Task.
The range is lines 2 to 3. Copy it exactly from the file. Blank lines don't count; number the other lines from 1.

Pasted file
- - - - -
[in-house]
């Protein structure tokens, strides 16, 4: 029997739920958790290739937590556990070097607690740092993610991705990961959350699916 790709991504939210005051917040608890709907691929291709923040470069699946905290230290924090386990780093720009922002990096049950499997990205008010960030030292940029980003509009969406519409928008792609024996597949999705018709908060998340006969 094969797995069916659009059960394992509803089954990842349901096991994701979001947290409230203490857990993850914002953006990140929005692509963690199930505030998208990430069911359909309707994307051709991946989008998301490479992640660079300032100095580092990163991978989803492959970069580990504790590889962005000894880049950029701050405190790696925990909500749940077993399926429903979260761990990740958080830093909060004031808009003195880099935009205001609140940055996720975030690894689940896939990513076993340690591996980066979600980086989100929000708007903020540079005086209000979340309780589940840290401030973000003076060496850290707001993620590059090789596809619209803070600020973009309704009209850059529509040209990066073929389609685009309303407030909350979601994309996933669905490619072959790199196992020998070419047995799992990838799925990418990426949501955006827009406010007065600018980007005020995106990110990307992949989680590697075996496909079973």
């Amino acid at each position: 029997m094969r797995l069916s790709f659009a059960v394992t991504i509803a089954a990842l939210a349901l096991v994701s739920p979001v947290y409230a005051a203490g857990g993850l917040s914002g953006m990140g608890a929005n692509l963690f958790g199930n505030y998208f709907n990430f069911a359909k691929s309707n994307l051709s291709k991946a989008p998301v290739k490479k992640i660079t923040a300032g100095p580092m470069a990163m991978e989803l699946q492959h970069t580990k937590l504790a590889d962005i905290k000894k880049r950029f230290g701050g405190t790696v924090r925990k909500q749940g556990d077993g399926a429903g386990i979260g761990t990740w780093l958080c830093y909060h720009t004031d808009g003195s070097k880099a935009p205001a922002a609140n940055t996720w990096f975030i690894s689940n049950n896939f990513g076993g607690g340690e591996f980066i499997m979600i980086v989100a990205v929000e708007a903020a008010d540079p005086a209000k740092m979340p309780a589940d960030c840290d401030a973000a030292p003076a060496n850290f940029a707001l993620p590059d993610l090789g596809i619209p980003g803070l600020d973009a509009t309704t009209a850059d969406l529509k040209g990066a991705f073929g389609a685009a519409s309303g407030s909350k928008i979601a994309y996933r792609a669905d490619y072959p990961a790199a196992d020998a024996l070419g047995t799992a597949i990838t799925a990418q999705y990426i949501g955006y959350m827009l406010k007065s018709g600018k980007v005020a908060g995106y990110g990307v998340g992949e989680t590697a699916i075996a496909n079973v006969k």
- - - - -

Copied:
């Protein structure tokens, strides 16, 4: 029997739920958790290739937590556990070097607690740092993610991705990961959350699916 790709991504939210005051917040608890709907691929291709923040470069699946905290230290924090386990780093720009922002990096049950499997990205008010960030030292940029980003509009969406519409928008792609024996597949999705018709908060998340006969 094969797995069916659009059960394992509803089954990842349901096991994701979001947290409230203490857990993850914002953006990140929005692509963690199930505030998208990430069911359909309707994307051709991946989008998301490479992640660079300032100095580092990163991978989803492959970069580990504790590889962005000894880049950029701050405190790696925990909500749940077993399926429903979260761990990740958080830093909060004031808009003195880099935009205001609140940055996720975030690894689940896939990513076993340690591996980066979600980086989100929000708007903020540079005086209000979340309780589940840290401030973000003076060496850290707001993620590059090789596809619209803070600020973009309704009209850059529509040209990066073929389609685009309303407030909350979601994309996933669905490619072959790199196992020998070419047995799992990838799925990418990426949501955006827009406010007065600018980007005020995106990110990307992949989680590697075996496909079973």
């Amino acid at each position: 029997m094969r797995l069916s790709f659009a059960v394992t991504i509803a089954a990842l939210a349901l096991v994701s739920p979001v947290y409230a005051a203490g857990g993850l917040s914002g953006m990140g608890a929005n692509l963690f958790g199930n505030y998208f709907n990430f069911a359909k691929s309707n994307l051709s291709k991946a989008p998301v290739k490479k992640i660079t923040a300032g100095p580092m470069a990163m991978e989803l699946q492959h970069t580990k937590l504790a590889d962005i905290k000894k880049r950029f230290g701050g405190t790696v924090r925990k909500q749940g556990d077993g399926a429903g386990i979260g761990t990740w780093l958080c830093y909060h720009t004031d808009g003195s070097k880099a935009p205001a922002a609140n940055t996720w990096f975030i690894s689940n049950n896939f990513g076993g607690g340690e591996f980066i499997m979600i980086v989100a990205v929000e708007a903020a008010d540079p005086a209000k740092m979340p309780a589940d960030c840290d401030a973000a030292p003076a060496n850290f940029a707001l993620p590059d993610l090789g596809i619209p980003g803070l600020d973009a509009t309704t009209a850059d969406l529509k040209g990066a991705f073929g389609a685009a519409s309303g407030s909350k928008i979601a994309y996933r792609a669905d490619y072959p990961a790199a196992d020998a024996l070419g047995t799992a597949i990838t799925a990418q999705y990426i949501g955006y959350m827009l406010k007065s018709g600018k980007v005020a908060g995106y990110g990307v998340g992949e989680t590697a699916i075996a496909n079973v006969k």